"Mental stress induced ischemia is more common than we had recognized," said David S. Sheps, M.D., M.S.P.H. from the University of Florida and the Malcom Randall Veterans Administration Medical Center in Gainesville, Florida. "It remains to be seen whether that ischemia is also associated in this population with an elevated risk for future health events, as it is in other populations."
The researchers, including lead author Srikanth Ramachandruni, M.D., monitored heart blood flow in 29 patients as they performed a mentally stressful role-playing scenario. All of the patients had coronary artery disease, but they had been treated and did not show any signs of ischemia (decreased heart muscle blood flow) on either treadmill tests or after an injection with a chemical that puts stress on heart blood flow. Mental stress has been shown to produce ischemia in heart disease patients who also have problems during exercise or chemical stress tests, but this is the first such study specifically designed to look at this broader group of patients.
The participants were asked to imagine a stressful situation, such as learning that a relative was being mistreated in a nursing home, and then give a short speech demonstrating how they would respond.
None of the patients felt chest pain or other symptoms of ischemia and there were no important differences in heart rate or blood pressure. But a minute into the speech, a radioactive tracer was injected into the patients. On the images then produced of blood flow in the heart muscle, six of the 29 patients showed signs of ischemia.
"If we didn't have the radionuclide imaging procedure, we would not have been able to tell whether the patient actually had ischemia. It's really totally silent. The patients didn't have any chest pain," Dr. Sheps said.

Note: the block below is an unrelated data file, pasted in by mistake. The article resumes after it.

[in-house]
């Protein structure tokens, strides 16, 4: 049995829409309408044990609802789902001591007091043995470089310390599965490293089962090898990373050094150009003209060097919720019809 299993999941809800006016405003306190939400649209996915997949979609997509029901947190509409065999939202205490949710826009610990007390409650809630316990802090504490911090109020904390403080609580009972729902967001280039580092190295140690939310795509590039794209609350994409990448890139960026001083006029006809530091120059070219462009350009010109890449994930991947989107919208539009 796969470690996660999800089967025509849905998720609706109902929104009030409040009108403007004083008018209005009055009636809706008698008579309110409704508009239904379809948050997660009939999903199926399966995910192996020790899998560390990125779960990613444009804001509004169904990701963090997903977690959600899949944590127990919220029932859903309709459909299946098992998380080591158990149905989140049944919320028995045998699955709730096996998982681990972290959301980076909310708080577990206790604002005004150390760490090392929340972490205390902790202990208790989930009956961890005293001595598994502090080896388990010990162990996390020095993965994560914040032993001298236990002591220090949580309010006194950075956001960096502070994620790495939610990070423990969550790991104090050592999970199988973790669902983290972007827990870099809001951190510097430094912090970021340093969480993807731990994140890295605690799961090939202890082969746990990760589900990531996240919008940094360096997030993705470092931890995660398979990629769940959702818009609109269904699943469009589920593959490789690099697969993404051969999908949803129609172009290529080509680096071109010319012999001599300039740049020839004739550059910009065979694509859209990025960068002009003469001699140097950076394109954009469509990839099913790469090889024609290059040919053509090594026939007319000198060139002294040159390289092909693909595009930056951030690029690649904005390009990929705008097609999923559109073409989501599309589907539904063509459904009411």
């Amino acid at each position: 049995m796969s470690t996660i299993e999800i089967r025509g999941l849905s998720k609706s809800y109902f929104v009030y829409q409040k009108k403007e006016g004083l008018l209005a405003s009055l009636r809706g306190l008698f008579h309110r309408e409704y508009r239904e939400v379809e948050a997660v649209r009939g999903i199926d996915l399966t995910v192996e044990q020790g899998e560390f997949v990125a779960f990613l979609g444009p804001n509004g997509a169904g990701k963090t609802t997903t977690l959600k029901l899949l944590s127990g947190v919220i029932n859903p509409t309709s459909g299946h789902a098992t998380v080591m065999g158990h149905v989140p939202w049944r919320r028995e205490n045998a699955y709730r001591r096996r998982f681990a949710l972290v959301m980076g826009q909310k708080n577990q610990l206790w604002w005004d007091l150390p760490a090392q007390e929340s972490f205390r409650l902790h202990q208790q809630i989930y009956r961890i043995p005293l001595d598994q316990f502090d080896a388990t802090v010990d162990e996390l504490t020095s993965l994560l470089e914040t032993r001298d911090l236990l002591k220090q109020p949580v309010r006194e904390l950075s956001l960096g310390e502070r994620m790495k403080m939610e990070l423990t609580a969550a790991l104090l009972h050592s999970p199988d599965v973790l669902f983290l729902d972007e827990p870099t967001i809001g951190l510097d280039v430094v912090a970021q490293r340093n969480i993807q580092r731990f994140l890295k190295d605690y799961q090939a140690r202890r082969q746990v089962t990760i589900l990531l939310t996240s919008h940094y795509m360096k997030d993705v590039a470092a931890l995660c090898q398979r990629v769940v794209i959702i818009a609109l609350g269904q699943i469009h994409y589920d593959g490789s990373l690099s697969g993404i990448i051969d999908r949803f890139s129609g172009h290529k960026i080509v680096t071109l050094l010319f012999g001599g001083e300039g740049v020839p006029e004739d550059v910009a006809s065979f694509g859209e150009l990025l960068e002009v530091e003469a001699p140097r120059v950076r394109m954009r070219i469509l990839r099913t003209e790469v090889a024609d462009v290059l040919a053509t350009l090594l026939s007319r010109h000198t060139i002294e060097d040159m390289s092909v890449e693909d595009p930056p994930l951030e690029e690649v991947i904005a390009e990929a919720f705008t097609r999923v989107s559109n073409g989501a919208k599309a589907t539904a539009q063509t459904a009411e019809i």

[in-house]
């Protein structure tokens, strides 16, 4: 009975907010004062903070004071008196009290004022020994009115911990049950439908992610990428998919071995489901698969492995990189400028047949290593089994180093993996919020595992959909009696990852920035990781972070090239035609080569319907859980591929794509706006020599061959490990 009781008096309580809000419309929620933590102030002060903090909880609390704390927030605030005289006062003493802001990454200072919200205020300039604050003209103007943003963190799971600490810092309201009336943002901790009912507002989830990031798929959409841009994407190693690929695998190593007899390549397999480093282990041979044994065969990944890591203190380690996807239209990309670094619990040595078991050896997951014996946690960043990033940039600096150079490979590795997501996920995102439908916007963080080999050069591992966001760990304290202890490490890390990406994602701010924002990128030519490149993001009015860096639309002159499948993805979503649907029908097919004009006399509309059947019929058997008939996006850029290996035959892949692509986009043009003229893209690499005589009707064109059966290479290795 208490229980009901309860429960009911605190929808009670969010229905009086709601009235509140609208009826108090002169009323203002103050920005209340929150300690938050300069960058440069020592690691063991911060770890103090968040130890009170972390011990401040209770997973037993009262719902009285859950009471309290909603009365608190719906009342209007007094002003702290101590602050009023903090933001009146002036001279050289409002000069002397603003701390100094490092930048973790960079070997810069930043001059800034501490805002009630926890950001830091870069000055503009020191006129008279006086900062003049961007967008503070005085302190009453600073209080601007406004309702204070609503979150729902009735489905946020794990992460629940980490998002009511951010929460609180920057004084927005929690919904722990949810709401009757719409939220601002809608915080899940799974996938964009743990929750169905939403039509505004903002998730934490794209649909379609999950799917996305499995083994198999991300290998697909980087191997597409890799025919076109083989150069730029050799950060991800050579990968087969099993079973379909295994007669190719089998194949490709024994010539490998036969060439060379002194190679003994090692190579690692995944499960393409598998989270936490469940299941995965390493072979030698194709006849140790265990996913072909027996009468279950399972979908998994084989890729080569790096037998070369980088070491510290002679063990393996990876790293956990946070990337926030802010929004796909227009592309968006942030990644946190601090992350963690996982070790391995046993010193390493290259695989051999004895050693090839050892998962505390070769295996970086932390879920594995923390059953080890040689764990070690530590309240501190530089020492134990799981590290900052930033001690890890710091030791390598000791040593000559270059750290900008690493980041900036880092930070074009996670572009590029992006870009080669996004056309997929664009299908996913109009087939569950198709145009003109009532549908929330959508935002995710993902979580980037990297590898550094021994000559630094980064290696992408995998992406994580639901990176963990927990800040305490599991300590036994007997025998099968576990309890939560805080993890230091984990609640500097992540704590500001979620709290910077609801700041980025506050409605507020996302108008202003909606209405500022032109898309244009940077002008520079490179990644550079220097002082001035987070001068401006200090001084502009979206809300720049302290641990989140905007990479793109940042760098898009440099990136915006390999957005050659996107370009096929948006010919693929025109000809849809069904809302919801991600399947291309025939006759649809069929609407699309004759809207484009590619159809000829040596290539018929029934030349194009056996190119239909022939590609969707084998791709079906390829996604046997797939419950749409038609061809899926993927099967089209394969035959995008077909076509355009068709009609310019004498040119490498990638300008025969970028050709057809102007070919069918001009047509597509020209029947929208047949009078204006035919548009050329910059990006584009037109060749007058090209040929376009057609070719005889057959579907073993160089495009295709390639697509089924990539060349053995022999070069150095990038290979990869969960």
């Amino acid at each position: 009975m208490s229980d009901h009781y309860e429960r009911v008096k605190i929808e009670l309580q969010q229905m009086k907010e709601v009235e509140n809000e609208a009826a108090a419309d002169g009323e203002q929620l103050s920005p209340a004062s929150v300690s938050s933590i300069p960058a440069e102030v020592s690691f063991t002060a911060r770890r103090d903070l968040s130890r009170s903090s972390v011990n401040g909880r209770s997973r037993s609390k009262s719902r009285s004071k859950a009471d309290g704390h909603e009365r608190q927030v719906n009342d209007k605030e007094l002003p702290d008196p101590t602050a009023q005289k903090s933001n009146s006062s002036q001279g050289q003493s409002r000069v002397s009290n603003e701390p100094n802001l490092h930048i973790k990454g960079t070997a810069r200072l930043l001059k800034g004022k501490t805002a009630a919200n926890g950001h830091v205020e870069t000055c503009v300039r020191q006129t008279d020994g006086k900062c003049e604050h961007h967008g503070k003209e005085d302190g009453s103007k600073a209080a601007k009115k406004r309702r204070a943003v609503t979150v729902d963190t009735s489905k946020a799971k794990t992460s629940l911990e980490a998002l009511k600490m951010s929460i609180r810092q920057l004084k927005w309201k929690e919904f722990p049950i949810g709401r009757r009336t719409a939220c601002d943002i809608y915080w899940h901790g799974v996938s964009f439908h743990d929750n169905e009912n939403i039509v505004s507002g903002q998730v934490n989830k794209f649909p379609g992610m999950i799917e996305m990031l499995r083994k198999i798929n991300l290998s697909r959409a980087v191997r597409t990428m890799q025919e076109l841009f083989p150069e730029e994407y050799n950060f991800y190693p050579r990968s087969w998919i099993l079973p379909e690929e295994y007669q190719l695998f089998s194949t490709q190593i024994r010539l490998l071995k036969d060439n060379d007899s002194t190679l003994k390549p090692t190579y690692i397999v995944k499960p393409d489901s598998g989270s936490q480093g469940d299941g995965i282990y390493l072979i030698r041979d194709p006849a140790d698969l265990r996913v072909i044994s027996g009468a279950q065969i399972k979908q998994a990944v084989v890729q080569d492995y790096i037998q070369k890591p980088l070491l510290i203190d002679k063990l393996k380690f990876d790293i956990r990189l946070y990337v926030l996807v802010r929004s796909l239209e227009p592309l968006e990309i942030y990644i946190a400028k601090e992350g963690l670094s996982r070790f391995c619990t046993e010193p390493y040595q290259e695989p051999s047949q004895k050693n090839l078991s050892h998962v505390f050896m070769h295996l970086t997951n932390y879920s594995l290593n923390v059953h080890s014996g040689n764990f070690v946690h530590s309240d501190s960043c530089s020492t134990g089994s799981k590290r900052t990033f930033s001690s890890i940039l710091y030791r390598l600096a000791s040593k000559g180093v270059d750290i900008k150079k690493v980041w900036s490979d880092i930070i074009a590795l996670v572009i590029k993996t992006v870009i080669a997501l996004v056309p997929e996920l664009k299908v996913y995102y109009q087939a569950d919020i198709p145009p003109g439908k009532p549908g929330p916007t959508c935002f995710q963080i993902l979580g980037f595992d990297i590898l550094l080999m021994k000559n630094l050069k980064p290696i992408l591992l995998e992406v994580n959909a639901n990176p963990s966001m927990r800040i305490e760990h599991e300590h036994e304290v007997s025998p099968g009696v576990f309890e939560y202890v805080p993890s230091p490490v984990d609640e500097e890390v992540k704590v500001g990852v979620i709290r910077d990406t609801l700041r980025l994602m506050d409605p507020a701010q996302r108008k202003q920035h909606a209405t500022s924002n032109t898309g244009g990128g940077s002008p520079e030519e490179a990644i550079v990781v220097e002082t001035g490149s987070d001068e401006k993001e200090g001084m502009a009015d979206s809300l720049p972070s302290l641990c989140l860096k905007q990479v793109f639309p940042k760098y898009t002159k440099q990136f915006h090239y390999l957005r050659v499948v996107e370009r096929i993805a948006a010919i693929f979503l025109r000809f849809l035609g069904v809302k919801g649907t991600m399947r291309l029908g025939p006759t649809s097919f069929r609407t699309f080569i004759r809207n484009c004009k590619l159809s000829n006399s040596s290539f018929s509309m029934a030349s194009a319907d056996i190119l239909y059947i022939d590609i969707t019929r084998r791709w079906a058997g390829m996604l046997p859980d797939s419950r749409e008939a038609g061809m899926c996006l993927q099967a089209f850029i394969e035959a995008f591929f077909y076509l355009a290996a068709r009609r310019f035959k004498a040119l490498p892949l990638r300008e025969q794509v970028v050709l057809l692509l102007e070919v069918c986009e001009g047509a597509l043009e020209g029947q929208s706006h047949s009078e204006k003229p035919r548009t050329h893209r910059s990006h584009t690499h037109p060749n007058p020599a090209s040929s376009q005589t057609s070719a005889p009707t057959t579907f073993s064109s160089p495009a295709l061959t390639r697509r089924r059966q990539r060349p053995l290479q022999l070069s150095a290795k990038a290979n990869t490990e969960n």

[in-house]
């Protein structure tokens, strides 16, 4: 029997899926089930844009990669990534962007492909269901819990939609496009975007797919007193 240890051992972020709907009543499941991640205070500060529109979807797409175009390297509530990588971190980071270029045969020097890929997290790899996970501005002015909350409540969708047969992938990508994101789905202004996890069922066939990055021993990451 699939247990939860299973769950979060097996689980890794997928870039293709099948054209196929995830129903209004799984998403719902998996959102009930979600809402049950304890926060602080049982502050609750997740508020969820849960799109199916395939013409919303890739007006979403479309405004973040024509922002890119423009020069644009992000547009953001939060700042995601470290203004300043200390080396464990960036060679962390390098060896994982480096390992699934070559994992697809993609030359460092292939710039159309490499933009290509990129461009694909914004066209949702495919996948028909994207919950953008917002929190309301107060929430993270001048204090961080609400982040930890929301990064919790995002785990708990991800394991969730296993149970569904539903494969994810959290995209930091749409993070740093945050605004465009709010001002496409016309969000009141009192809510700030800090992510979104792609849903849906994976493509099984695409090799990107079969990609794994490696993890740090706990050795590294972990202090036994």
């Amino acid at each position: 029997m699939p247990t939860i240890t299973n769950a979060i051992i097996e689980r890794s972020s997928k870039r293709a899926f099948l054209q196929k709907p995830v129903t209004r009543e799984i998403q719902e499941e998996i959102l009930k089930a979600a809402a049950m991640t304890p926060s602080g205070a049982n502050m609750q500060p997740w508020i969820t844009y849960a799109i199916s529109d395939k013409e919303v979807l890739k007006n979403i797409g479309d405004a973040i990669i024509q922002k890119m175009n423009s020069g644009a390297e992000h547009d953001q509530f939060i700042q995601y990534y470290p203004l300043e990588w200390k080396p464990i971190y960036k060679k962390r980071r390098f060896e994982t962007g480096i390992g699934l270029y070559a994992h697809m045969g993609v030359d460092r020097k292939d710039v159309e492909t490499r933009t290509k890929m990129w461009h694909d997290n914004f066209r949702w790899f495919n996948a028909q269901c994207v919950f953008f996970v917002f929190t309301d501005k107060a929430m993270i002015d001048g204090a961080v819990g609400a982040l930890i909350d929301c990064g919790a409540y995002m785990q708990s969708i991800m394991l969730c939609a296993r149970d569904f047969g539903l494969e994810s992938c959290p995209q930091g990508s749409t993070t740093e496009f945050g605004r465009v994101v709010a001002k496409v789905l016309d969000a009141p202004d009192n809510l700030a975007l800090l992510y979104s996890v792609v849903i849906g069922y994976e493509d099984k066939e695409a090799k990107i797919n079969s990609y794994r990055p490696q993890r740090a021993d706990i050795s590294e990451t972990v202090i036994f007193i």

Ischemia produced by mental stress has been associated with an increased risk of health events and death in heart patients who also suffer ischemia during physical stress. Dr. Sheps emphasized that this study just showed that mental stress ischemia can happen even in heart patients who are free of exercise-induced ischemia. The researchers do not know whether the silent ischemia they detected is hazardous to the health of the patients.
"Nobody has followed the patients that we are talking about in this article. Nobody has followed that population. So we don't know whether it is predictive in this population or not. It's an important question," he said.
The results tend to support proposals that mental stress works through a different mechanism than physical stress. This study did not explore the possible mechanisms, but the researchers noted that some hypotheses include effects on very small blood vessels in the heart muscle or on the endothelium, the inner layer of blood vessels that helps control responses to changes in blood flow.
"The basic message is that psychological stress or behavioral stressors are important. The effects are hard to measure, but several groups of researchers are interested in them and I think we are going to find out a lot more about them in the years to come," Dr. Sheps said. "We and others are also looking at interventions to try to teach people how to tolerate stress better."
David S. Krantz, Ph.D., from the Uniformed Services University in Bethesda, Maryland, who was not connected with this study, said this study expands the group of patients who may be vulnerable to the effects of mental stress.
"It has previously been shown that mental stress can induce myocardial ischemia in a substantial number of coronary artery disease patients. The common thinking is that this occurred primarily in patients with positive exercise tests. This study is important because it demonstrates that mental stress ischemia may occur in coronary artery disease patients who don't have ischemia with exercise. This patient group warrants further study since they may have functionally more severe coronary artery disease that is not shown during standard exercise radionuclide testing," Dr. Krantz said.
Last reviewed: By John M. Grohol, Psy.D. on 21 Feb 2009
Published on PsychCentral.com. All rights reserved.